Some call King Lear the greatest of Shakespeare's tragedies, but it is among the least performed of his major plays. In number of productions, it doesn't make the Shakespeare Top 10 of England's Royal Shakespeare Company, the Oregon Shakespeare Festival or Broadway. The story of the old king who divides his kingdom among his daughters with calamitous consequences is certainly among the most analyzed, and playing Lear has been considered a crowning achievement for elder actors, but the role and the play itself also have the reputation of being un-actable.
Shakespeare is a master of synthesis, and scholar Maynard Mack makes a convincing case that the preponderance of very bad and very good characters surrounding Lear is due in part to this drama's roots in medieval morality plays. But virtue is not rewarded, and the demise of the king and his good daughter Cordelia was so shocking that for more than a century the play was rewritten with a happy ending.
Though the play invites it, the laying on of theory is not always useful to those who must act it. A couple of famous 1960s productions (Herbert Blau's in San Francisco, Peter Brook's in England) took an existential tack, emphasizing the march towards nullity. But when Brook explained this approach to Paul Schofield, his lead actor who became the most praised Lear of his generation, Schofield replied that this might be true but it didn't help him. "I can't play negative actions." He had to be "fully active, moment after moment, even in loss, even in defeat."
Undaunted by any of this, the Young Actors Guild of the Northcoast Preparatory and Performing Arts Academy presented King Lear in the Gist Theatre last weekend, directed by Jean Bazemore. The audience was greeted with only a crown on the edge of Gerald Beck's otherwise empty set, inviting us to consider kingship, which could suggest mastery of the self as well as others, and the ideal of completeness in the fullness of years. Whether Lear attains this through the coming trials is a central question.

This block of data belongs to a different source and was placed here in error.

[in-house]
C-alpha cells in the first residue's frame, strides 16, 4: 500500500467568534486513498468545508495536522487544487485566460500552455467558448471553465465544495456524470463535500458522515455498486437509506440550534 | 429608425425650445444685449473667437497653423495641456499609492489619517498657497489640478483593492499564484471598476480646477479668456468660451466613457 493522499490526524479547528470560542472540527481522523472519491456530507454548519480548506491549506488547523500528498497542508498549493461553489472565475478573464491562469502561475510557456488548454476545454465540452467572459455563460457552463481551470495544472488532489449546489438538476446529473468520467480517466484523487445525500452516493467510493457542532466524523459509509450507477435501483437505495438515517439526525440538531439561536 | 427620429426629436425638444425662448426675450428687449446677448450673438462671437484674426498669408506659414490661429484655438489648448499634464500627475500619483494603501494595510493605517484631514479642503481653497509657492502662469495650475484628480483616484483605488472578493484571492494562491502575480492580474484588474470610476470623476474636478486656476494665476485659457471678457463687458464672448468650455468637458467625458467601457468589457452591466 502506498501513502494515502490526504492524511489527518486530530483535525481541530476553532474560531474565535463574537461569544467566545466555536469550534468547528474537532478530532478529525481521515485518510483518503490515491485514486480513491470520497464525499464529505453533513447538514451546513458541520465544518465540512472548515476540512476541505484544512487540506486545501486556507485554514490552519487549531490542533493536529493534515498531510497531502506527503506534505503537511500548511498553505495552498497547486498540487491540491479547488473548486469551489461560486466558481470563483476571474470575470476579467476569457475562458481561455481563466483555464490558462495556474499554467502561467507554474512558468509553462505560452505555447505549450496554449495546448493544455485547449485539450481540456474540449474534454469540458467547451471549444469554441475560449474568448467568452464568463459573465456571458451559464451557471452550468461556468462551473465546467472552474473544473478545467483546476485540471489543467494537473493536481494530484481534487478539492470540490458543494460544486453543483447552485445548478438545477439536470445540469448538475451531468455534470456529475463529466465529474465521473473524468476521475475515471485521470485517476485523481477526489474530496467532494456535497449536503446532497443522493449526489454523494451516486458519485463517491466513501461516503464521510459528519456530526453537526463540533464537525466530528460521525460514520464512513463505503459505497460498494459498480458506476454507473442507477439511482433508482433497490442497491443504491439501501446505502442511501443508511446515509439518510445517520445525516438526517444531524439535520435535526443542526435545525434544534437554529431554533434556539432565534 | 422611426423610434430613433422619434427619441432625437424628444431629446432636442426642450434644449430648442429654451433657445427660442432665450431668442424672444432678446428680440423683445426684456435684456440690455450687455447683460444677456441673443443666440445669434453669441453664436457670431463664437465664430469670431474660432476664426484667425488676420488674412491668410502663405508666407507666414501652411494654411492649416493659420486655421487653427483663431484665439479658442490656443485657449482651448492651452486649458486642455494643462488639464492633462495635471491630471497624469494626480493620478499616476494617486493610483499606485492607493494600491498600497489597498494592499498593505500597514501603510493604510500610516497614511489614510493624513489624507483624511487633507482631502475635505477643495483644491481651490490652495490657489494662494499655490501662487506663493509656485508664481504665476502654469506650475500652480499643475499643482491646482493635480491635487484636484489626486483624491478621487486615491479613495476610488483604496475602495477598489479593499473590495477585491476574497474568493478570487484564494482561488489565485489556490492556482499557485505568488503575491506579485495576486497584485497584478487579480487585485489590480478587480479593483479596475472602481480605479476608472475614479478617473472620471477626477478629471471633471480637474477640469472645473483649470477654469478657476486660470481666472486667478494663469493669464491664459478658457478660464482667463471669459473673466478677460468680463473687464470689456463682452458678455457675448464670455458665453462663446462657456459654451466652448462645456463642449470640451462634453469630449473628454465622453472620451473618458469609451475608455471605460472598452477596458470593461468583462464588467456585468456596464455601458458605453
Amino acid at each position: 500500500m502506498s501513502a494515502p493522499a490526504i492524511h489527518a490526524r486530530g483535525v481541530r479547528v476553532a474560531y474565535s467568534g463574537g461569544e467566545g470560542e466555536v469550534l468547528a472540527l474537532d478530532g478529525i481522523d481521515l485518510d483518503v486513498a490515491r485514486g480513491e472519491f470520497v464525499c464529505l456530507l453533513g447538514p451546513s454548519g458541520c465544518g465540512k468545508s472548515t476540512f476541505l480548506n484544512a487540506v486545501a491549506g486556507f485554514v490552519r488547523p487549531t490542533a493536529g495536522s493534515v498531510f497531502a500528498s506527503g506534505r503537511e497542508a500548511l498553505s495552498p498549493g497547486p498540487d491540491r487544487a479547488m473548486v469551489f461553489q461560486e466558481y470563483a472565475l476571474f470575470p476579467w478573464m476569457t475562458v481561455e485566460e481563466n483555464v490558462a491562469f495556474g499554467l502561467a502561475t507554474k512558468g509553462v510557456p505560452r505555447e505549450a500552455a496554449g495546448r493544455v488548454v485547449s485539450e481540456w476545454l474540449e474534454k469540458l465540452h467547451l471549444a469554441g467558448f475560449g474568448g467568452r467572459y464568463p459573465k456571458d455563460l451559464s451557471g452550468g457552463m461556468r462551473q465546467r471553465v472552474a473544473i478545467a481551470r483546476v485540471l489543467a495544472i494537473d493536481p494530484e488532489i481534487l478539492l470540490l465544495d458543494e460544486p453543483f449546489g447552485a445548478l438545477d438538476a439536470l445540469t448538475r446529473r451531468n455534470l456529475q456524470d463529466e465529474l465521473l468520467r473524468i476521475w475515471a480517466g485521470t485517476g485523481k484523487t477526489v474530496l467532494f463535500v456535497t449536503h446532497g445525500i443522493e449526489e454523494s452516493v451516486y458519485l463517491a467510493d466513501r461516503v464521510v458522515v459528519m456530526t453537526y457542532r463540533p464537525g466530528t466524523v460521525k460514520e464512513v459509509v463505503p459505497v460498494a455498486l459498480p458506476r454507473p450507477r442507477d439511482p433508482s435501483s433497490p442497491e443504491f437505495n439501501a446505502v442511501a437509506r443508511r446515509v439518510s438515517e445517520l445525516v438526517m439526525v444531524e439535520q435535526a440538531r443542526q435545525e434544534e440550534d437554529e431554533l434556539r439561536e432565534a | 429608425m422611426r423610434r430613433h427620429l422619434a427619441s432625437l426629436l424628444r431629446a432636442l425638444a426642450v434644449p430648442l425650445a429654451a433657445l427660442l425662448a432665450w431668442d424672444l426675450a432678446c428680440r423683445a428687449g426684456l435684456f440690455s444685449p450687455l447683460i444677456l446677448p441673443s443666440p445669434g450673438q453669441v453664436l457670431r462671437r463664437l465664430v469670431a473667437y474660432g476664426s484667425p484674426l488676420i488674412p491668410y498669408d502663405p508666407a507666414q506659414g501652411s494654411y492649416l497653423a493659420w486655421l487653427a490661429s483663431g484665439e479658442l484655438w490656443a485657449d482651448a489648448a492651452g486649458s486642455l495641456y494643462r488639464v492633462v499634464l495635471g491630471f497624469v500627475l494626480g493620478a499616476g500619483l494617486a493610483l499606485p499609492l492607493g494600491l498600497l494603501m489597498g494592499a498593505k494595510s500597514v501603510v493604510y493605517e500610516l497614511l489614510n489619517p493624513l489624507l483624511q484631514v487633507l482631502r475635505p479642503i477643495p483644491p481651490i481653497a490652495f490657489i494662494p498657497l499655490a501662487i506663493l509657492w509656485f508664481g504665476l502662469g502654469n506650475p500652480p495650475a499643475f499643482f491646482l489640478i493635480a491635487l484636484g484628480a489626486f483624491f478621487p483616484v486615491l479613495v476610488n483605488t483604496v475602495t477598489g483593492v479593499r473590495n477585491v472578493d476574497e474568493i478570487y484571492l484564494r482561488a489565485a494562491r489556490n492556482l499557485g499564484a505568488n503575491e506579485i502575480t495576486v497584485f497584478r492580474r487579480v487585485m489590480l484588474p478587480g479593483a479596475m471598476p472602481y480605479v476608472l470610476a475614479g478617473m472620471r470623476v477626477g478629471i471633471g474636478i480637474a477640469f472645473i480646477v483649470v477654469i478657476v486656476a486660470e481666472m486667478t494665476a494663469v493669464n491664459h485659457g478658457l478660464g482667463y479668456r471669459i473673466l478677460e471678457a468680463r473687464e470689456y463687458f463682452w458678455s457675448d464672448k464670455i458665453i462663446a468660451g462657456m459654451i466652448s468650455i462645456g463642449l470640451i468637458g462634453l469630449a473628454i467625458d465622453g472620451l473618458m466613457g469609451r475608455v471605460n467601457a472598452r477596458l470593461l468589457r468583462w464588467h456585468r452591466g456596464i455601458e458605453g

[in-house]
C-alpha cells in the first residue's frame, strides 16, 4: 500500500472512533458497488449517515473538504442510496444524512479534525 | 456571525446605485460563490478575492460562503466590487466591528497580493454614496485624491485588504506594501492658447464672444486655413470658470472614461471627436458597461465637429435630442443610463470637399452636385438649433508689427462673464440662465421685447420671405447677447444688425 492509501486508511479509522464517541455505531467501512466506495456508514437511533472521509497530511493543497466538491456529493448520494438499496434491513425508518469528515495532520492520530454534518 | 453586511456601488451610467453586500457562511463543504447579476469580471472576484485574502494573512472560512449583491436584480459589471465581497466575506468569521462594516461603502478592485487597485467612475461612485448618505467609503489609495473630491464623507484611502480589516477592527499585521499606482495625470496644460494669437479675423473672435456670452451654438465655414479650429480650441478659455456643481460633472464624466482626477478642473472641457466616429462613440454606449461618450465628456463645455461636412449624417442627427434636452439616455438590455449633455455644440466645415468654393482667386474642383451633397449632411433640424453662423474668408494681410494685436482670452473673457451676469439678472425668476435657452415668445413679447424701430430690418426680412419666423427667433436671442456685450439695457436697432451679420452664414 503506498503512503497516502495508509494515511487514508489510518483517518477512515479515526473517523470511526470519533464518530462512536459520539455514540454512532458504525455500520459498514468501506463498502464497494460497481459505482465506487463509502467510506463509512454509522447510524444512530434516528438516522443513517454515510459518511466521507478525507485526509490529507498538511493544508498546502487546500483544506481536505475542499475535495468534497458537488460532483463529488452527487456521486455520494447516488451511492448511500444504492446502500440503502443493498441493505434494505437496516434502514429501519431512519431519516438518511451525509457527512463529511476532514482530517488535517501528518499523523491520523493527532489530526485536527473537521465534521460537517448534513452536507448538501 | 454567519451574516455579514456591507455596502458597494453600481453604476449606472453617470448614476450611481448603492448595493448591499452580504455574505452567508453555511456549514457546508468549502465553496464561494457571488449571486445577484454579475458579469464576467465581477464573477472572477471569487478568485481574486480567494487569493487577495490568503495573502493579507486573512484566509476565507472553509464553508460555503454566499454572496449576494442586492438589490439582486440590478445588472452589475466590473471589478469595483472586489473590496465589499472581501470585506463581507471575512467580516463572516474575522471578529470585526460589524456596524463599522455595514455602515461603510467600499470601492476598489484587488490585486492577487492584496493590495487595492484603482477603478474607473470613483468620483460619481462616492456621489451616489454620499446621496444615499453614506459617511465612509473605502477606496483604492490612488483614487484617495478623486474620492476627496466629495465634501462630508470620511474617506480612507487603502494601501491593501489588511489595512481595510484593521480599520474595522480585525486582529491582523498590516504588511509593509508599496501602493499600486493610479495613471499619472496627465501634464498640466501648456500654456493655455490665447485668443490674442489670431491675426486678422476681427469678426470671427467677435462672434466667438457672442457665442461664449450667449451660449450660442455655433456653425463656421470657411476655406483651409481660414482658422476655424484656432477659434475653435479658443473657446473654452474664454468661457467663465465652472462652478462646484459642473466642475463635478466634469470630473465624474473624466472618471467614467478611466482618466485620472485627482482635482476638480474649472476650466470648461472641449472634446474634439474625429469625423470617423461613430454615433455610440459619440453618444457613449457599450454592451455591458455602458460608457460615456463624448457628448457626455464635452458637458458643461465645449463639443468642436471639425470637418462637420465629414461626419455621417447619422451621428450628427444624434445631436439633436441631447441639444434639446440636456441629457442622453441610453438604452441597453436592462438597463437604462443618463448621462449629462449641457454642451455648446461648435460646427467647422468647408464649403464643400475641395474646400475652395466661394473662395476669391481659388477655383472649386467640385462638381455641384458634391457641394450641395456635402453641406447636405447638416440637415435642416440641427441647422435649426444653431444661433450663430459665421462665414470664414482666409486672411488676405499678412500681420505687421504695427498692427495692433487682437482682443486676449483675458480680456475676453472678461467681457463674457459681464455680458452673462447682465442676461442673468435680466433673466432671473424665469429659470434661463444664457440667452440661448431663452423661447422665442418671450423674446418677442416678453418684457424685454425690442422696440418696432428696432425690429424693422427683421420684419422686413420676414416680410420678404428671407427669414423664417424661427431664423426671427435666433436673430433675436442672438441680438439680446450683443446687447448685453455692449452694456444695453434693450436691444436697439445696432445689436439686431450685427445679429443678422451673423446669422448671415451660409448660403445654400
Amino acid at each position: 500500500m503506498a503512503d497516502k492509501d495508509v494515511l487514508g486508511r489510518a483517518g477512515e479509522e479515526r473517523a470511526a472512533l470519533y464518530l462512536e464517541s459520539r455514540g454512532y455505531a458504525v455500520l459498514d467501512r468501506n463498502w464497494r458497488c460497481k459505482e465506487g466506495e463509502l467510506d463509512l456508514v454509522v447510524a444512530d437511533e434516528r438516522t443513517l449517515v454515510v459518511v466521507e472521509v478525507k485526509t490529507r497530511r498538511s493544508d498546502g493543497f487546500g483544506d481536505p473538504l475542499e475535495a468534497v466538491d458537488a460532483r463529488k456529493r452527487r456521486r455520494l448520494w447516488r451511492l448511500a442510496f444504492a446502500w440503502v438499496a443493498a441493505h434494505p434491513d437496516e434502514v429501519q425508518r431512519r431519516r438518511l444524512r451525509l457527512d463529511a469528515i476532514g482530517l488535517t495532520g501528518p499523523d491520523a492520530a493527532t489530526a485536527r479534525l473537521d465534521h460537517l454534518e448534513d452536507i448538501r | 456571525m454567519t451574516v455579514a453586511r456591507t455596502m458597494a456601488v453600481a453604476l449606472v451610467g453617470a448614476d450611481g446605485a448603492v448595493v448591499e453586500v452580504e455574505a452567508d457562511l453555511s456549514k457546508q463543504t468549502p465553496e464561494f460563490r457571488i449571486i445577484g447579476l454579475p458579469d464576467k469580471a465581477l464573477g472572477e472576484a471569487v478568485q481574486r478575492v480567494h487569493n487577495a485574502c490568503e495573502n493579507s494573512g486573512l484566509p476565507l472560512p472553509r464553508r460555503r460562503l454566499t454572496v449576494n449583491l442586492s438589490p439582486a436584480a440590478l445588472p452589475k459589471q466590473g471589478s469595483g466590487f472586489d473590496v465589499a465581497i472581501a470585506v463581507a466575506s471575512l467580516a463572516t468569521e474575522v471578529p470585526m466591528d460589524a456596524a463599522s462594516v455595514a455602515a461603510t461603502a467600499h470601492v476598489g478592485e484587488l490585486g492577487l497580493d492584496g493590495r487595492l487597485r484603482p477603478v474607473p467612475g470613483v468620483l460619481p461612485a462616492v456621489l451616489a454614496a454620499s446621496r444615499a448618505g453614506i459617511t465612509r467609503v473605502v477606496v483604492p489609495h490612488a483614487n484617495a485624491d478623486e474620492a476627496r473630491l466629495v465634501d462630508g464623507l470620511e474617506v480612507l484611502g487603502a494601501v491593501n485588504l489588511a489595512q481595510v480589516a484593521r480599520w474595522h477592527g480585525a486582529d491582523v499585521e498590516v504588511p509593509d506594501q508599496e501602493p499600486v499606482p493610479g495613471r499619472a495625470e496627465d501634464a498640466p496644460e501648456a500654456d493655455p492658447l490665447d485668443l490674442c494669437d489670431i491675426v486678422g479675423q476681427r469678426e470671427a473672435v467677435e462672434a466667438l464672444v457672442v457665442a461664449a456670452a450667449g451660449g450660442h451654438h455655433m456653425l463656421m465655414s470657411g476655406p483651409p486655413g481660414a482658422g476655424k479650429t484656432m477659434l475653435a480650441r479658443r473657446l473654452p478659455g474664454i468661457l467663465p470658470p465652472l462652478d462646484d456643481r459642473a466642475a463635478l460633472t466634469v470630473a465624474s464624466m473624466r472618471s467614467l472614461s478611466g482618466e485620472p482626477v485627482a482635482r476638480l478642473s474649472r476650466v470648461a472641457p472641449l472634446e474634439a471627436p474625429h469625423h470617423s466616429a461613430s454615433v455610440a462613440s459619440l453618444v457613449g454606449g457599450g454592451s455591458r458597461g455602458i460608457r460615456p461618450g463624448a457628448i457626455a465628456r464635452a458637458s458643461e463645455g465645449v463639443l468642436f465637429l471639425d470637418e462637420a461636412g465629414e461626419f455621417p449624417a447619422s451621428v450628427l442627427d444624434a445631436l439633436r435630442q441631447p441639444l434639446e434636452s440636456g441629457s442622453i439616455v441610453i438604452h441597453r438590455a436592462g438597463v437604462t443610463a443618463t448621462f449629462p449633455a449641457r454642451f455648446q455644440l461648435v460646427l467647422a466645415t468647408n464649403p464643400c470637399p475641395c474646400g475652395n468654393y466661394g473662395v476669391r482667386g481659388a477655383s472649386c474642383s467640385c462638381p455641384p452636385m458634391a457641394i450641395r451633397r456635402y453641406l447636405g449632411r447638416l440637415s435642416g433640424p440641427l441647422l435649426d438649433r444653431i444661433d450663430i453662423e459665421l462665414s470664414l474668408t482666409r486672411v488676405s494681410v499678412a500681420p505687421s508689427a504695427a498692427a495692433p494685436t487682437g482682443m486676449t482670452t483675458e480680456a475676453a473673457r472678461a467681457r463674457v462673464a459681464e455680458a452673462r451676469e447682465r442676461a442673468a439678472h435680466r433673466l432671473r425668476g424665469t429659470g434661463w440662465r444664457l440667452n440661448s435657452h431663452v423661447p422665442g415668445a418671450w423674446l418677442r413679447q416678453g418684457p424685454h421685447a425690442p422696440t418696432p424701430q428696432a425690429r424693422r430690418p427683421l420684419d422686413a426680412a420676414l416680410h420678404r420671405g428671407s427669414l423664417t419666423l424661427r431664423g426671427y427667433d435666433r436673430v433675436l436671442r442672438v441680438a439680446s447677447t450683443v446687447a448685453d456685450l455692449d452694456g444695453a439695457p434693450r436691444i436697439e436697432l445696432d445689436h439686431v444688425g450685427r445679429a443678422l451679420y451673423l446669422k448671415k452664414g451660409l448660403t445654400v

The set remains mostly bare throughout the play, which is probably how Shakespeare's troupe first staged it. In the choice of where they stand, the actors could use the many platform levels to express the shifting power relationships.
Bazemore also chose minimalist effects, particularly in the troublesome storm scene and the blinding of one character. The acting style seemed modest as well: brisk and presentational, giving us the words and actions to interpret ourselves. Though probably also borne of necessity, this was a wise choice. A teenager trying to mimic the infirmities of age, for example, could easily become comic.
Instead there was emphasis on making the words clear -- both their poetry and what they mean within the play. Except for some uncertain and cell phone-sounding diction, this was largely successful. Several of the actors I saw were particularly good vocally, with moments of eloquence: for example, Caleb McIlraith as Lear, Alexander Johnson as Kent and Keenan Hilton as Edmund.
Hilton also managed to alternate obsequiousness with a sneer to give us the character of Edmund in a glance. (Maybe he's worked in fast food?) Jules Eubanks played the good brother Edgar with quiet assurance, while Nick Roney portrayed his alter-ego Tom O'Bedlam with a slithery physicality. Samantha Biasca was instantly sympathetic as Cordelia, and Navarra Carr trembled with rage as the bad Goneril while Hayley Connors-Keith was an insinuatingly evil Regan. Jesse Drucker as Glouchester, Izzy Samuels as Albany, Keli Rael Floyd as the Fool, Evan Mahoney-Moyer as Cornwall and Patrick Roberts as Oswald acquitted themselves well.
The other actors I saw included Dawut Sassanapitax, Nicholas Mundy, Elena Hernandez, Shantal Polit, Gisela Bueno, Galina Schroder, Serena Sprater, Vasin Pasda and Yagmur Khan. Many major roles were double-cast, so I didn't see Sylvan Arevalo as Lear, or Miriam Cook, Kaylee Wennerholm, Genay Pilarowski, Rachel Scherer, Rosie O'Leary, Reed Benoit, Camden Bruner, Aimee Talmadge and Zoe Huber. Chris Sutter and Kaela Sutter designed excellent costumes.
Of the many themes and elements of this capacious play, I thought in watching this production not only of the personal journey of age but a societal journey of the moment, from the sheltered wealth of Lear's court to his mad stumble through the storm of loss and naked need, eventually warmed by the brief candle of compassion.
The quality of Northcoast Prep productions often makes you forget that these are high school students. This wasn't always the case with King Lear, but the beauty of an un-actable play (as Shakespearian actor and Slings and Arrows star Paul Gross points out) is the freedom to try things when failure is inevitable. And some of the beauty of Shakespeare involves the worlds his plays open up to participants and audience alike, redefining the perfect production that can never be attained.
Coming Up: In its second and final weekend (Dec. 18-20 at 8) A Very Playhouse Christmas, the annual Christmas variety show with different special guests each night, this year including Lila Nelson, Jane Hill, Art Jones, the Arcata Interfaith Gospel Choir and more. www.arcataplayhouse.com.